Lifetime and other ISAs: A Brief Explanation

Saving money isn't all about budgeting and cost-cutting. A smart saver will invest their personal finance in the way that generates the most interest or bonus pay-outs. After the recent chancellor's Budget announcement, ISAs have been seen a lot in the news, so here is an explanation of the new ISAs and what they are all about.

What is an ISA?

ISA stands for Individual Savings Account. It is what is known as a “wrapper”. If banks and building societies create a type of bank account that follows certain regulations, the Government will not charge tax on the interest up to a certain limit called a tax free allowance. There are ISAs designed for saving up cash, or investing in stocks and shares, each with their own allowance limits and rules. However, two new kinds have recently been introduced.

Lifetime ISAs

The Lifetime ISA is designed for either saving up to buy a home or for retirement. You can deposit either cash or stocks and shares.

The Lifetime ISA will be available from many major banks and building societies from April 2017 for those between 18 and 40. If you deposit the maximum amount of £4000 within the tax year, another £1000 will be added by the state. While it's yet to be decided whether you can deposit more than £4000 within a year, you need at least this much to get the £1000 bonus. You can continue receiving the bonus each year you contribute the required £4000 until you are 50 years old. You will also receive tax free interest on the account, or tax free growth if you invest it in stocks and shares.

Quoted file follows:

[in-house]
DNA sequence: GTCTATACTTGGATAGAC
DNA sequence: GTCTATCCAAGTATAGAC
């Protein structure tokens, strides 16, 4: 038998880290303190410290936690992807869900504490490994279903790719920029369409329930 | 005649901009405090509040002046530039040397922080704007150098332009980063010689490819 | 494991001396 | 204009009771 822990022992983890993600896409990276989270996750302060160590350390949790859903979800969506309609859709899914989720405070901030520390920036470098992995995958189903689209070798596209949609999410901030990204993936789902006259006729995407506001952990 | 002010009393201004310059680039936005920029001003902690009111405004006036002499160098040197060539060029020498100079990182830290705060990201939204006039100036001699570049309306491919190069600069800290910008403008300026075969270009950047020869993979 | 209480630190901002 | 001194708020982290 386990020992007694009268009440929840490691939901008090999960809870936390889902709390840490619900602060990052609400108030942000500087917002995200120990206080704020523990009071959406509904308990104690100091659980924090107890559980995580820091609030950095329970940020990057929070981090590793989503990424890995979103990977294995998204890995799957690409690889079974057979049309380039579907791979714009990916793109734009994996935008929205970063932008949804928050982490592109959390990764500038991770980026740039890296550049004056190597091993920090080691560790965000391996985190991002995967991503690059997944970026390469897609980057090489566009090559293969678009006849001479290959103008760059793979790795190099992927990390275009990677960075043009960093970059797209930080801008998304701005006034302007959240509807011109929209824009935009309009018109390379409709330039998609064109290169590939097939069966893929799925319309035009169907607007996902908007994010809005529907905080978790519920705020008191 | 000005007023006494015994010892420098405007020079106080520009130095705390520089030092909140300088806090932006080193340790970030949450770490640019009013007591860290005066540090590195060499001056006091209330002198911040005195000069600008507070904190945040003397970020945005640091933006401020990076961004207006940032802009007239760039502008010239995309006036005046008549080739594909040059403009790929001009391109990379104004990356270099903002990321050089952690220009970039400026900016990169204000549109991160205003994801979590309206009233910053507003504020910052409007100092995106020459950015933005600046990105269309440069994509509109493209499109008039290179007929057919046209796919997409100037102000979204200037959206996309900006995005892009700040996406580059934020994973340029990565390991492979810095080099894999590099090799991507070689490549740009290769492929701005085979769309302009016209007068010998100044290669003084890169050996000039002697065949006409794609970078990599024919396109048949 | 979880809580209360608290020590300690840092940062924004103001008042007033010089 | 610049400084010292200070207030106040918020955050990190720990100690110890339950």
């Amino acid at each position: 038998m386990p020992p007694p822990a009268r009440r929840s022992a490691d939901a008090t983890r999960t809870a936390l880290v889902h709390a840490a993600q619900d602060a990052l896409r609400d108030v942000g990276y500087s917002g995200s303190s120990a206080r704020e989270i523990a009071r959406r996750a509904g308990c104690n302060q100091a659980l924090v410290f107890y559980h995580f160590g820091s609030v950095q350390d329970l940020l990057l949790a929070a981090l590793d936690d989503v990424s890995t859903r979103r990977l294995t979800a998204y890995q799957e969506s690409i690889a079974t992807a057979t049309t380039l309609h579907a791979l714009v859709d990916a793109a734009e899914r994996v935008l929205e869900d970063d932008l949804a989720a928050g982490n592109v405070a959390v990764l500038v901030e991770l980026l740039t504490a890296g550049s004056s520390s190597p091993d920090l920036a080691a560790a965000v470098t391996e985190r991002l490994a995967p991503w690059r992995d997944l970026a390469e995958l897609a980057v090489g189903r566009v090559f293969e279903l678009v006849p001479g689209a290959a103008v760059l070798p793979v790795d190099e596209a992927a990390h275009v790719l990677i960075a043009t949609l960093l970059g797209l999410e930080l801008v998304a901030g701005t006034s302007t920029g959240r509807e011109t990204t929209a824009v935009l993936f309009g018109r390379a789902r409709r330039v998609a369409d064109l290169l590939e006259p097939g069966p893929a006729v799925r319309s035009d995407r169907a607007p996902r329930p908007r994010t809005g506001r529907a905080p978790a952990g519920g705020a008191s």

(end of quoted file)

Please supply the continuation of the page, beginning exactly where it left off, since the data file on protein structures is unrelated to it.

You can withdraw the money when you turn 60 or when you are buying a home so long as you have had the account over a year. The home must be in the UK and worth £450,000 or less. If you withdraw the money before then you will not receive the bonus amount and you will be charged a 5% fee on the amount you withdraw. If you only withdraw some of the account, you can still receive perks on the remaining amount.

If you are buying your home with a partner you can both take advantage of the ISA bonus as long as you are both first time buyers.

If you are saving for retirement the ISA can be used alongside your pension. The main difference is in claiming benefits or declaring bankruptcy. An ISA counts as personal savings which can affect this but a pension does not. Between the ages of 50 and 60 you won't receive any bonuses on your savings but can still receive tax free interest or growth.

Help to Buy ISAs

Last year's budget introduced the Help to Buy ISA. ISAs of this type are available as of April 2016. With this ISA you will receive 25% on top of whatever you pay in up to £200 per month but the bonus only activates if you use the money to purchase your first property.

You can only have one Help to Buy ISA account, but if you are buying with a partner you can have one each. The home you buy can't be worth more than £250,000 unless you are in London, in which case it can be up to £450,000.

For more about Help to Buy ISAs and last year's budget announcement, you can read the Money Dashboard blog post published at the time.

Allowance Increase

Other than the introduction of the Lifetime ISA the biggest change announced in the latest Budget is an increase on the total value you are allowed to invest in ISAs each year. In April 2017 the total allowance will increase from £15,240 to £20,000. You can pay into and receive bonuses on a Lifetime and Help to Buy ISA along with other types of ISA and as long as your total investment is less than £20,000 in a year, the interest will remain tax free.

Using Money Dashboard as your own budget planner, you can track your progress as you save towards your financial goals, including cash you save into an ISA.

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All content is for informational purposes only and is the opinion of the author. Nothing on this website should be interpreted as "advice". Money Dashboard Ltd make no representations as to the accuracy, completeness, suitability or validity of any information on this site and will not be liable for any errors or omissions or any damages arising from its display or use.

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